• 1890s – The house Aiken built was lost in a fire (1, pp. 293-294).

  • 1918 – Henrietta Aiken Rhett died leaving the plantation to her children, Edmund Rhett, William Aiken Rhett, Hariett R. Maybank, A. Burnett Rhett, and I'On L. Rhett. It is believed around this time is when the plantation stopped being a working farm (6, p. 86).

  • 1950s – Jehossee Plantation remained owned by descendants of Governor Aiken, the Aiken-Rhett-Maybank family. John F. Maybank bought out the other family members in the mid-1950s (1, p. 294) (6, p. 5).

  • 1956 – John F. Maybank's sons, David Maybank, John F. Maybank II, and Thomas H. Maybank inherited the island when their father passed way shortly after acquiring the whole island. The Maybank brothers restored dikes, the bridge and the cottage, now referred to as the overseer's house, which was last standing structure. The Maybanks used the island as a private hunting preserve (1, p. 294) (4) (6, p. 88).

  • 1993 – The Maybanks sold most of the island to the US Fish and Wildlife Service and is now part of the ACE Basin National Wildlife Refuge. The brothers did retain a portion of the island which was still owned by the Maybanks in 2014 (1, p. 295) (5).

Land

  • Number of acres – 320 in 1685; 3,500 in 1742; 3,500 in 1776; 3,250 in 1823; 3,300 in 1883; 2,000 in 1850; 4,500 in 1860; 3,300 in 2014 (1) (3) (4) (6)

  • Primary crop – Rice, sweet potatoes, corn, indigo and some cotton (1, p. 289) (5)

Slaves

  • Number of slaves – 40 in 1820 (1, p. 288)

    In 1820, an inventory of the estate of Dr. Charles Drayton was taken. Five of the 40 slaves named were: Quamina, Auba, Dembo, Binhah, and Tuba (1, p. 289) (6, p. 53).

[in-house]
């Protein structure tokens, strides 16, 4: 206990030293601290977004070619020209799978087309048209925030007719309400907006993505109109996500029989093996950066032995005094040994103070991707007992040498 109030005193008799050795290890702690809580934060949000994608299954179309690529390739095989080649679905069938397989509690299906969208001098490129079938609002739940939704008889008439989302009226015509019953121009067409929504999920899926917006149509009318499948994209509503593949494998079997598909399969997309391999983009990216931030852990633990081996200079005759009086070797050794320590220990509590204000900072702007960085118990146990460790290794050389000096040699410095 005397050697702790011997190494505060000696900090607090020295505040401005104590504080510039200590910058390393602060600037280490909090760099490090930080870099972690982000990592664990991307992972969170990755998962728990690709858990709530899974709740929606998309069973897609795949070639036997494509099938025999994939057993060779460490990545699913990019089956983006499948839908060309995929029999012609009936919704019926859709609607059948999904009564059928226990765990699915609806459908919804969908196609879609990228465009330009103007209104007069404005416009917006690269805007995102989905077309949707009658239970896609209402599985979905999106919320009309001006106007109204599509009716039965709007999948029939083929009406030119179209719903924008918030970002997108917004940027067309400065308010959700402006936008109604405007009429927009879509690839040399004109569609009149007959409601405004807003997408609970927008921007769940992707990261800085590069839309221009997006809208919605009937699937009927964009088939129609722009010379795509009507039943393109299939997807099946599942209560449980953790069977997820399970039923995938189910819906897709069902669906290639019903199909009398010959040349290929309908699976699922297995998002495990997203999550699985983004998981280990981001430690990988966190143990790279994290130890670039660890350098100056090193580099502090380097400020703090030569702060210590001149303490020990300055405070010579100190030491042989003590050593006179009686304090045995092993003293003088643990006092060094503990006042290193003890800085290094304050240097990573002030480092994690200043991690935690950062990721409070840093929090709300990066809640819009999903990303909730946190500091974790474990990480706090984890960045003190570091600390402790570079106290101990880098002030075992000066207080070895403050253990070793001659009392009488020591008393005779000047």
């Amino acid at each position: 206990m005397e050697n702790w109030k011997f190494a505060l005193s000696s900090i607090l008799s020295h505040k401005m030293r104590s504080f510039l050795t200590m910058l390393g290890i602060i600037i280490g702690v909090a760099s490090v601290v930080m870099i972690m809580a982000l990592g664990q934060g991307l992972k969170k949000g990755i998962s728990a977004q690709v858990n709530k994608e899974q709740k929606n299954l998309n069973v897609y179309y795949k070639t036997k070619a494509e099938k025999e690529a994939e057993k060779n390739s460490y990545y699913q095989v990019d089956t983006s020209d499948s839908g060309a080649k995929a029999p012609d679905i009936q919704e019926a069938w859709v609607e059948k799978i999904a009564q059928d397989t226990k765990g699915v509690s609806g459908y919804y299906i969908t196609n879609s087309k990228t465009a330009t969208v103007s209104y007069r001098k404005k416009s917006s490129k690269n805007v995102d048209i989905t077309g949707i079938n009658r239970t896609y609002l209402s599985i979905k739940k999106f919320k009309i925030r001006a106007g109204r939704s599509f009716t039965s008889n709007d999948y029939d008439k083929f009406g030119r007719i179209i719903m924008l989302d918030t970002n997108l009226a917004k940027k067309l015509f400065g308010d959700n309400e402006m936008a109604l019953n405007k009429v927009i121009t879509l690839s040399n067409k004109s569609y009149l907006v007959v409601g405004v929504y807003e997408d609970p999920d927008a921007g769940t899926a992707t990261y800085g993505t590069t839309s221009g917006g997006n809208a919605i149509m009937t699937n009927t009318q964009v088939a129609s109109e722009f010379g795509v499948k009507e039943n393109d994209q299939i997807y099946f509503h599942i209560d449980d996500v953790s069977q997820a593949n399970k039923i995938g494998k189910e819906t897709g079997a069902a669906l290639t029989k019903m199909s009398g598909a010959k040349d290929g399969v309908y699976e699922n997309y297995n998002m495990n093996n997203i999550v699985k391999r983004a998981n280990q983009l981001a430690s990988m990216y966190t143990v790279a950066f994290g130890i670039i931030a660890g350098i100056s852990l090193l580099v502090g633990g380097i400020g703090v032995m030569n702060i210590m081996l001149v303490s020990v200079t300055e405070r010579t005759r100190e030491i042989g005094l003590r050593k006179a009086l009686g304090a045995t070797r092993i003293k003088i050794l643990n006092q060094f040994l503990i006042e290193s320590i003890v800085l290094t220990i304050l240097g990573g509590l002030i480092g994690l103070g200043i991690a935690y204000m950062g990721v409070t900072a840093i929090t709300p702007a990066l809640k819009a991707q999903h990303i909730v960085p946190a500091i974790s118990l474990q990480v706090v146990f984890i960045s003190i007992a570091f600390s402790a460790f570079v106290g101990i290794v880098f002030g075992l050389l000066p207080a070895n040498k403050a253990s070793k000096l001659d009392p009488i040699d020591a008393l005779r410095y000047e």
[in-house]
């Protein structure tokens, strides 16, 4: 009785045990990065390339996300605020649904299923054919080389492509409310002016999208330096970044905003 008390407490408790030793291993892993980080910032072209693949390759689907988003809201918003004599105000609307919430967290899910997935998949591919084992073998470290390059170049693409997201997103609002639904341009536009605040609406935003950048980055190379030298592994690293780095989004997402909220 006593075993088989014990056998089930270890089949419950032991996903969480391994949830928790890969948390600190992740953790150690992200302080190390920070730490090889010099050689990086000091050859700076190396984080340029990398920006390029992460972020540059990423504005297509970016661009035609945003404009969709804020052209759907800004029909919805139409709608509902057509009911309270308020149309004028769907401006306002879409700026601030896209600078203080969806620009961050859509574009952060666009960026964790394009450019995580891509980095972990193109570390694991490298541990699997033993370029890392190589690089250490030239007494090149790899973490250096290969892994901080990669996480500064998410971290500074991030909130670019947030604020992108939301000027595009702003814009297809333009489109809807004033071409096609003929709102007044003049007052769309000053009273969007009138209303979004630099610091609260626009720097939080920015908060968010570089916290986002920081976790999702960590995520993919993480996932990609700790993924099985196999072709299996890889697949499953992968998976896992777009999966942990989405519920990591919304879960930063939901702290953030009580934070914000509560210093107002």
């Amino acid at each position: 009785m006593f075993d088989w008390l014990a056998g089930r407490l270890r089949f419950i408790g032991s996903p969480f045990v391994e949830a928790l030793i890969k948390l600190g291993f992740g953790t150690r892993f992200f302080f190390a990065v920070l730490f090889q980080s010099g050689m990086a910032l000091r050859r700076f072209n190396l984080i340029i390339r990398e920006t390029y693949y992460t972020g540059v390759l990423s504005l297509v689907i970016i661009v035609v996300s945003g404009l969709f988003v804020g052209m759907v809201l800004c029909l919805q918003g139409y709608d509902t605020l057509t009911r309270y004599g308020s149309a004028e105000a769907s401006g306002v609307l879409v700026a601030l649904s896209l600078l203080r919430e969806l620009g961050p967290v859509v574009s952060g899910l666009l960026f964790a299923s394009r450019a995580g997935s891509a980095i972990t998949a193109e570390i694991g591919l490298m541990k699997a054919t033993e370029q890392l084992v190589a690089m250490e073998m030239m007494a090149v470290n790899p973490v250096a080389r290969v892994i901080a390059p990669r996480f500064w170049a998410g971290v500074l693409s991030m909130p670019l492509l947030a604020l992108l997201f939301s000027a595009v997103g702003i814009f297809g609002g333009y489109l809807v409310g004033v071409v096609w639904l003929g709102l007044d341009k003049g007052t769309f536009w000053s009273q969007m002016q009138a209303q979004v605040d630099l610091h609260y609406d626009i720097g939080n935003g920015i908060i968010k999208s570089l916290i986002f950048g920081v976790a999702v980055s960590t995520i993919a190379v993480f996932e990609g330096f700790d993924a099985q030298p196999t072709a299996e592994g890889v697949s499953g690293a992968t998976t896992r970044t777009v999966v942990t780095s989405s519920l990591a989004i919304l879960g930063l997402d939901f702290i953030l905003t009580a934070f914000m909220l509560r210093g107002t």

• Number of slaves – 171 in 1830 (6, p. 65)

  • Number of slaves – 555 in 1840 (6, p. 65)

  • Number of slaves – About 700 in 1840s-1850s by Aiken which made him one of the nation's largest slave owner (1, p. 290) (5)

    All slave dwellings were kept in good shape and had a fireplace, a small garden and poultry house under Aiken's ownership. The slaves were supplied with quality clothing and food. They were allowed to sell for cash livestock and garden crops they raised at their cabins. There was also two general hospitals, an obstetric hospital, and chapel on the plantation (1, pp. 290-291).

  • Number of slaves – 505 in 1865 (6, p. 80)

References & Resources

  1. Suzanne Cameron Linder, Historical Atlas of the Rice Plantations of the ACE River Basin - 1860 (Columbia, SC: South Carolina Department of Archives and History, 1995)
     Order Historical Atlas of the Rice Plantations of the ACE River Basin - 1860

  2. 30-15 Plantation File, held by the South Carolina Historical Society
    –  Online Catalog

  3. James M. Clifton, Jehossee Island: The Antebellum South's Largest Rice Plantation

  4. LOLT Staff Outing to Jehossee Island (May 28, 2014)

  5. Information contributed by Laura Myers from:
    Thomas L. Scott, 9 of the Biggest Slave Owners in American History (Atlanta, GA: Atlanta Black Star, November 23, 2014

  6. Chicora Foundation, Archaeological and Historical Investigations of Jehossee Island, Charleston County, South Carolina - PDF - 2002

Contact Information

  • ACE Basin National Wildlife Refuge
    8675 Willtown Road / PO Box 848
    Hollywood, SC 29449

    E-Mail: acebasin@fws.gov
    Website: Click here